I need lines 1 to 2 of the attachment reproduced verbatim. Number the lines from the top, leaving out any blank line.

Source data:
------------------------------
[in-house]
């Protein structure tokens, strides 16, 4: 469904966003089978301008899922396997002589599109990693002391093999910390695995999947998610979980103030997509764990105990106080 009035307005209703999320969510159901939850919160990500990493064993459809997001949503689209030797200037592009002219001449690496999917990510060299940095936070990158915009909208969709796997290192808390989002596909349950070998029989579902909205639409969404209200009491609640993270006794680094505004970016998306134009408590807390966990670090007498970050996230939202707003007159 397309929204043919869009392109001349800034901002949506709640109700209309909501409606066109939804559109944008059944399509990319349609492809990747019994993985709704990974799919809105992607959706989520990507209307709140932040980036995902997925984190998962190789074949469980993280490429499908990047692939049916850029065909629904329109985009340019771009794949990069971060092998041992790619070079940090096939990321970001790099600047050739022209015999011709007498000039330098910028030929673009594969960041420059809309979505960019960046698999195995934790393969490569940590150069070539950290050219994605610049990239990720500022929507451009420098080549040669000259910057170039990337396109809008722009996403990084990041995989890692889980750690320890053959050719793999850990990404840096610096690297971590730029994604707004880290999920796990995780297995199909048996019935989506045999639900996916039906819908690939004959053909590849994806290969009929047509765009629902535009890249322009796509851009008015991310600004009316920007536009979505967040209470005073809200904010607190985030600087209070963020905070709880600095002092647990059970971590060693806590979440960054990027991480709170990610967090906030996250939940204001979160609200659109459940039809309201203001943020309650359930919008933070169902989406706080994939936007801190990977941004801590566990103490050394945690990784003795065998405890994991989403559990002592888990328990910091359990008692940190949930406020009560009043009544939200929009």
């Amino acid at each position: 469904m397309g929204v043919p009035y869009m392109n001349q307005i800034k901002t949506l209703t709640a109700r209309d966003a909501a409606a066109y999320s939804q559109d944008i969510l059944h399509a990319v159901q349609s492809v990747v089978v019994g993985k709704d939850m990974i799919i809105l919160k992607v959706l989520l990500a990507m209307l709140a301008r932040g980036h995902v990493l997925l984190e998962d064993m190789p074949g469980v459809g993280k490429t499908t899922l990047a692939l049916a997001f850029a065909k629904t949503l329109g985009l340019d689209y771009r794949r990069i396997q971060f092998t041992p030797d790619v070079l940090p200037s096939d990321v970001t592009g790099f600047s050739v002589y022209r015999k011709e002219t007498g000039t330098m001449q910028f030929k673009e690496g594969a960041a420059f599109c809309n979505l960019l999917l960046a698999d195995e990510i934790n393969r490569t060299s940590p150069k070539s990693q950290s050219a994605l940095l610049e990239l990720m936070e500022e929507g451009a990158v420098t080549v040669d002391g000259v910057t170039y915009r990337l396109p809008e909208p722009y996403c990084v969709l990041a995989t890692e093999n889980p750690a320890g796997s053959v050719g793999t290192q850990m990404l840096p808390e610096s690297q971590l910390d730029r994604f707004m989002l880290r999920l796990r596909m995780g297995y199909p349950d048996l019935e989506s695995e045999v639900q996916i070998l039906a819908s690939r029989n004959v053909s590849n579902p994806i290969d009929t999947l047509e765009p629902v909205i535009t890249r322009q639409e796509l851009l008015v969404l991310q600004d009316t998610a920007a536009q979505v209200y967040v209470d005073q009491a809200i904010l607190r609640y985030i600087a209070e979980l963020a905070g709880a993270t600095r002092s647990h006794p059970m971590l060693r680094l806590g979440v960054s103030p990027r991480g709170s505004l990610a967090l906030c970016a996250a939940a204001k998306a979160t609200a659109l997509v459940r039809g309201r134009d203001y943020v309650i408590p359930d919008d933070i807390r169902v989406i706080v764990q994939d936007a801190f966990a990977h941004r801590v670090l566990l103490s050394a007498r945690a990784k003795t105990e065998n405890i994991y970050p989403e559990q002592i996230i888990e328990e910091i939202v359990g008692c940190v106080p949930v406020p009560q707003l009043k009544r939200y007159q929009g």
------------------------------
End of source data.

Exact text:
[in-house]
């Protein structure tokens, strides 16, 4: 469904966003089978301008899922396997002589599109990693002391093999910390695995999947998610979980103030997509764990105990106080 009035307005209703999320969510159901939850919160990500990493064993459809997001949503689209030797200037592009002219001449690496999917990510060299940095936070990158915009909208969709796997290192808390989002596909349950070998029989579902909205639409969404209200009491609640993270006794680094505004970016998306134009408590807390966990670090007498970050996230939202707003007159 397309929204043919869009392109001349800034901002949506709640109700209309909501409606066109939804559109944008059944399509990319349609492809990747019994993985709704990974799919809105992607959706989520990507209307709140932040980036995902997925984190998962190789074949469980993280490429499908990047692939049916850029065909629904329109985009340019771009794949990069971060092998041992790619070079940090096939990321970001790099600047050739022209015999011709007498000039330098910028030929673009594969960041420059809309979505960019960046698999195995934790393969490569940590150069070539950290050219994605610049990239990720500022929507451009420098080549040669000259910057170039990337396109809008722009996403990084990041995989890692889980750690320890053959050719793999850990990404840096610096690297971590730029994604707004880290999920796990995780297995199909048996019935989506045999639900996916039906819908690939004959053909590849994806290969009929047509765009629902535009890249322009796509851009008015991310600004009316920007536009979505967040209470005073809200904010607190985030600087209070963020905070709880600095002092647990059970971590060693806590979440960054990027991480709170990610967090906030996250939940204001979160609200659109459940039809309201203001943020309650359930919008933070169902989406706080994939936007801190990977941004801590566990103490050394945690990784003795065998405890994991989403559990002592888990328990910091359990008692940190949930406020009560009043009544939200929009």